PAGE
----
Comparative study of the hydraulic, energy and agronomic performances of conventional and low pressure drip irrigation on citrus
In countries facing water scarcity, drip irrigation can raise crop productivity and save water
compared to flood irrigation. In spite of its benefit, the adoption of drip irrigation is still low
mainly due to the high cost of investment and the energy cost of operation. For this latter
constraint, new types of drippers operating at low pressure are being tested. The present
study aims to compare the performances of two types of drippers, represented by conventional
drippers (CD) operating at nominal pressure of one bar and the new drippers (LP)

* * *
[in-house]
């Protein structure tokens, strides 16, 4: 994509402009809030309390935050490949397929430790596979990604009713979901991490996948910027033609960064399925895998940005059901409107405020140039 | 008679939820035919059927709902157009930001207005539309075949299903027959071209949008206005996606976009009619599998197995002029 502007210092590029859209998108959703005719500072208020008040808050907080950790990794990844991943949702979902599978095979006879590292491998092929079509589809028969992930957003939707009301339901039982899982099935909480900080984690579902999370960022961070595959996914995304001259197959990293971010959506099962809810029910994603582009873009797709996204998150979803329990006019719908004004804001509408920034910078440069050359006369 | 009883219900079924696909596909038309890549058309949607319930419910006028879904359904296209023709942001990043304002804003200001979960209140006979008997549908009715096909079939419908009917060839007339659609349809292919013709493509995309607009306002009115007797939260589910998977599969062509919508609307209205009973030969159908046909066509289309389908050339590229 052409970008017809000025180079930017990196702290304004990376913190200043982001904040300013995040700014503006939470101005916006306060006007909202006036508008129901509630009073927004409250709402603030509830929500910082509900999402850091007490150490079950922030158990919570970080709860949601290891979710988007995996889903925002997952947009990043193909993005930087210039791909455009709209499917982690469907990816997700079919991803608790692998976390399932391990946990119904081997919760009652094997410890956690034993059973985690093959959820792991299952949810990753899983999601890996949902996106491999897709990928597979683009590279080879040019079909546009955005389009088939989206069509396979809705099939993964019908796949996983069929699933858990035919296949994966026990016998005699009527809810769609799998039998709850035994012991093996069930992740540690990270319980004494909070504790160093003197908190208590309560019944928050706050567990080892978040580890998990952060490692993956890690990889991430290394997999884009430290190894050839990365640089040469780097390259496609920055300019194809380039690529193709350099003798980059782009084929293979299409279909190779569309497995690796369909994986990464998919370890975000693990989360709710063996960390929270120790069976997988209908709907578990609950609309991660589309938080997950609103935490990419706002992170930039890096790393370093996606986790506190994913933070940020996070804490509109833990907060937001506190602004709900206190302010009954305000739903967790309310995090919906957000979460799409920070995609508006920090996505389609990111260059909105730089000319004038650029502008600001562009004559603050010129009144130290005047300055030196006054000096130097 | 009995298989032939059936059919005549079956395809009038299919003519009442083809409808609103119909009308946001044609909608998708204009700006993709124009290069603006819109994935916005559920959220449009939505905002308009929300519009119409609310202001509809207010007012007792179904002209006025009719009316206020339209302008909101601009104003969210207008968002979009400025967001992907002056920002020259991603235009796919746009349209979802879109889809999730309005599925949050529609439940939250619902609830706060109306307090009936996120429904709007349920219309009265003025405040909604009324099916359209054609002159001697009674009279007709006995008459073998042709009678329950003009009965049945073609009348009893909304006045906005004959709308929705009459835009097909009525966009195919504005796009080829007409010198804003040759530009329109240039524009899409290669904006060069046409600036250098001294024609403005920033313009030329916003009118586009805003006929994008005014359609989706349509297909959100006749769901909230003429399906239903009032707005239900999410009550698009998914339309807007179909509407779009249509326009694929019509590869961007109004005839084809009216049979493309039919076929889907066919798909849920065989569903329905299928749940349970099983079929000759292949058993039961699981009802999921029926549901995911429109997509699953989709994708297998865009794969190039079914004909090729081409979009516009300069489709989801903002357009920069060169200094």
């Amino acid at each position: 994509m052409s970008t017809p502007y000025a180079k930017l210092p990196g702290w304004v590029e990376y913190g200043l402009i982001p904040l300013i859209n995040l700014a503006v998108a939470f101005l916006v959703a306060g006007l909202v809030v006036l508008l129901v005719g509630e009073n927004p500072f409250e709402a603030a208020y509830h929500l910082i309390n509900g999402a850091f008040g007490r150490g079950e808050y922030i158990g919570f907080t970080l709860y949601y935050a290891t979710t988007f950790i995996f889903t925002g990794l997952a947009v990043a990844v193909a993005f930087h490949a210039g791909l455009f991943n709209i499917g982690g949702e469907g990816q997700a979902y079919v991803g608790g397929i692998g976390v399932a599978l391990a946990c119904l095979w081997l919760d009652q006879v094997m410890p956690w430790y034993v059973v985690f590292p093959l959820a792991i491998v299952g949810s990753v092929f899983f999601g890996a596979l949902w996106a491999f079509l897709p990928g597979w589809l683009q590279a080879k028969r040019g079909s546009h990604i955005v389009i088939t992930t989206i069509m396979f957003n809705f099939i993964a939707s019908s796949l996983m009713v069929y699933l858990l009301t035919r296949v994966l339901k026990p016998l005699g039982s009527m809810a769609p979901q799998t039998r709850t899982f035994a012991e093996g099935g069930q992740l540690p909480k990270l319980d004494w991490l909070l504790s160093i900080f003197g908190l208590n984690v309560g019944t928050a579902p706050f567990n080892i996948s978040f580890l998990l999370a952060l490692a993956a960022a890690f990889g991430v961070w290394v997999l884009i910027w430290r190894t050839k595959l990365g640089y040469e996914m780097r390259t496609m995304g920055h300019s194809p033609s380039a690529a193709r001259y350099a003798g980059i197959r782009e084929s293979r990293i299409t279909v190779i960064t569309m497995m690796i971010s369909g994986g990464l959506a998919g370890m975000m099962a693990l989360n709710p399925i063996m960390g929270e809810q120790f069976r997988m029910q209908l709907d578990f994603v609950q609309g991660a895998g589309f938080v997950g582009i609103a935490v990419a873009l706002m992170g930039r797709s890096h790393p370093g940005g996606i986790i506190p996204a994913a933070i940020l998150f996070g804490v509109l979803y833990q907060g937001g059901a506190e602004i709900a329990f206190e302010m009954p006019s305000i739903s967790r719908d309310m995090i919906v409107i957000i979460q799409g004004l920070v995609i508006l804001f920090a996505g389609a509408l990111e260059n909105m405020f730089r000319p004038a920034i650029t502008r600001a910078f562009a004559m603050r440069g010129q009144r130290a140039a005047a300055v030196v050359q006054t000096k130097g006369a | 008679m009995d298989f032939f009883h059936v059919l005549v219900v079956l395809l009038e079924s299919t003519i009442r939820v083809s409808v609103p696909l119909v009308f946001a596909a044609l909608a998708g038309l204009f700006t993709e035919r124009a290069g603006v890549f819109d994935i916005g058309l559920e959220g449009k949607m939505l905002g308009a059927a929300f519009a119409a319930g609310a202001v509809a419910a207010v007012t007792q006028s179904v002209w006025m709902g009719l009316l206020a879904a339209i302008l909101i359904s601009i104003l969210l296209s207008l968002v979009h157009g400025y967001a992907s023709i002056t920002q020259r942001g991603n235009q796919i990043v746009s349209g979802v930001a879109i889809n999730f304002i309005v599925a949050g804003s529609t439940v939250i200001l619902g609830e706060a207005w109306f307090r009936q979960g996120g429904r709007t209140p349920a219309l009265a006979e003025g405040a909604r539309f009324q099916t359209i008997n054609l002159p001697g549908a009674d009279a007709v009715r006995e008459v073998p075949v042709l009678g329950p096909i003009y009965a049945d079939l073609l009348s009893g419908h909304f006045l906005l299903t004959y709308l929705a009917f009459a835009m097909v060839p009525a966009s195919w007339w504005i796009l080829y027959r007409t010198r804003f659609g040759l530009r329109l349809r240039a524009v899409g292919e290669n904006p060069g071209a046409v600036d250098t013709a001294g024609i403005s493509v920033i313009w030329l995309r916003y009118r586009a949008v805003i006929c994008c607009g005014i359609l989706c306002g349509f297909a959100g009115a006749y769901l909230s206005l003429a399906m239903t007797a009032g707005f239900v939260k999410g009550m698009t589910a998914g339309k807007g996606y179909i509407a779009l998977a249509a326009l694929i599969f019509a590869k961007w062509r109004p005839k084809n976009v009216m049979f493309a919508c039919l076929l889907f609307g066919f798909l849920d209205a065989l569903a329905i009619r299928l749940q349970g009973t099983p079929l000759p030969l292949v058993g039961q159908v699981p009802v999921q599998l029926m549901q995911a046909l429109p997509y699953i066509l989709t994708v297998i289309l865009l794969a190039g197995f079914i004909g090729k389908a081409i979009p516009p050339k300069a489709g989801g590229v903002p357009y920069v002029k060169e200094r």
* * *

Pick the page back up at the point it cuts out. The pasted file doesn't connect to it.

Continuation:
operating at a pressure of 0.15 bars. The study was carried out in a citrus grove in Tadla, Morocco.
Results showed that low pressure emitters reduced hydraulic energy per unit volume
of water supplied by around 43% compared to conventional emitters, without significant
reduction in water distribution uniformity. Low pressure drippers had uniformities of 80
to 92%, compared to 88 to 97% for conventional drippers. Citrus growth parameters, fruit
yield and the fruit quality of the Maroc late variety were identical under the two types of
drippers. Thus, low pressure emitters can be used as a substitute for conventional drippers
which require higher energy.